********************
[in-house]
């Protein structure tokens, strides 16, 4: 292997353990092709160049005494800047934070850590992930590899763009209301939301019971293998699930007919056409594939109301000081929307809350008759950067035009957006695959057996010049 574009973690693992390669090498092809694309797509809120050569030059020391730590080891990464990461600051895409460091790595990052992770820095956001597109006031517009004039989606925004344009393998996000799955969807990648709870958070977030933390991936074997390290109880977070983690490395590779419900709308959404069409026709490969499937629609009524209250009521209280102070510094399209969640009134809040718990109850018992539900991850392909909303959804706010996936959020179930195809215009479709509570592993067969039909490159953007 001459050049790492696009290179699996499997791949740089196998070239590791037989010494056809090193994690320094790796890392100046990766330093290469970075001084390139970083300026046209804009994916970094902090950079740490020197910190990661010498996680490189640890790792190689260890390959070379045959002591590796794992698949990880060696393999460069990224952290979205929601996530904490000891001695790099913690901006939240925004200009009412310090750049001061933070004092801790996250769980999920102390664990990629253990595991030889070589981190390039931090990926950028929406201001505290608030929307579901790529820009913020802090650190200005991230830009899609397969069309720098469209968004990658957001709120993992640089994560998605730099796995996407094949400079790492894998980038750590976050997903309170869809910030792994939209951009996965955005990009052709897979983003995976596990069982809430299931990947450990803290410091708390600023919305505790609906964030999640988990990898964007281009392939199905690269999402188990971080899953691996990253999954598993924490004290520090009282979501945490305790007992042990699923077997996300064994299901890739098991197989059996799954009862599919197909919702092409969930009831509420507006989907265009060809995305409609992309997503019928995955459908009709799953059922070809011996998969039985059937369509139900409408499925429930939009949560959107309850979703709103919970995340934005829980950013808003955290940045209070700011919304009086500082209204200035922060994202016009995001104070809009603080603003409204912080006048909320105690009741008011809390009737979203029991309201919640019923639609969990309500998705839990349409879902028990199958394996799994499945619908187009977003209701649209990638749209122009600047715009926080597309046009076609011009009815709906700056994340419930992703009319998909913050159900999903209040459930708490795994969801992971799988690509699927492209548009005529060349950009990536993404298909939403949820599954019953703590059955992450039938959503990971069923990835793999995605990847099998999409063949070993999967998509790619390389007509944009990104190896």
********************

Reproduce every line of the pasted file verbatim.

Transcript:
[in-house]
């Protein structure tokens, strides 16, 4: 292997353990092709160049005494800047934070850590992930590899763009209301939301019971293998699930007919056409594939109301000081929307809350008759950067035009957006695959057996010049 574009973690693992390669090498092809694309797509809120050569030059020391730590080891990464990461600051895409460091790595990052992770820095956001597109006031517009004039989606925004344009393998996000799955969807990648709870958070977030933390991936074997390290109880977070983690490395590779419900709308959404069409026709490969499937629609009524209250009521209280102070510094399209969640009134809040718990109850018992539900991850392909909303959804706010996936959020179930195809215009479709509570592993067969039909490159953007 001459050049790492696009290179699996499997791949740089196998070239590791037989010494056809090193994690320094790796890392100046990766330093290469970075001084390139970083300026046209804009994916970094902090950079740490020197910190990661010498996680490189640890790792190689260890390959070379045959002591590796794992698949990880060696393999460069990224952290979205929601996530904490000891001695790099913690901006939240925004200009009412310090750049001061933070004092801790996250769980999920102390664990990629253990595991030889070589981190390039931090990926950028929406201001505290608030929307579901790529820009913020802090650190200005991230830009899609397969069309720098469209968004990658957001709120993992640089994560998605730099796995996407094949400079790492894998980038750590976050997903309170869809910030792994939209951009996965955005990009052709897979983003995976596990069982809430299931990947450990803290410091708390600023919305505790609906964030999640988990990898964007281009392939199905690269999402188990971080899953691996990253999954598993924490004290520090009282979501945490305790007992042990699923077997996300064994299901890739098991197989059996799954009862599919197909919702092409969930009831509420507006989907265009060809995305409609992309997503019928995955459908009709799953059922070809011996998969039985059937369509139900409408499925429930939009949560959107309850979703709103919970995340934005829980950013808003955290940045209070700011919304009086500082209204200035922060994202016009995001104070809009603080603003409204912080006048909320105690009741008011809390009737979203029991309201919640019923639609969990309500998705839990349409879902028990199958394996799994499945619908187009977003209701649209990638749209122009600047715009926080597309046009076609011009009815709906700056994340419930992703009319998909913050159900999903209040459930708490795994969801992971799988690509699927492209548009005529060349950009990536993404298909939403949820599954019953703590059955992450039938959503990971069923990835793999995605990847099998999409063949070993999967998509790619390389007509944009990104190896």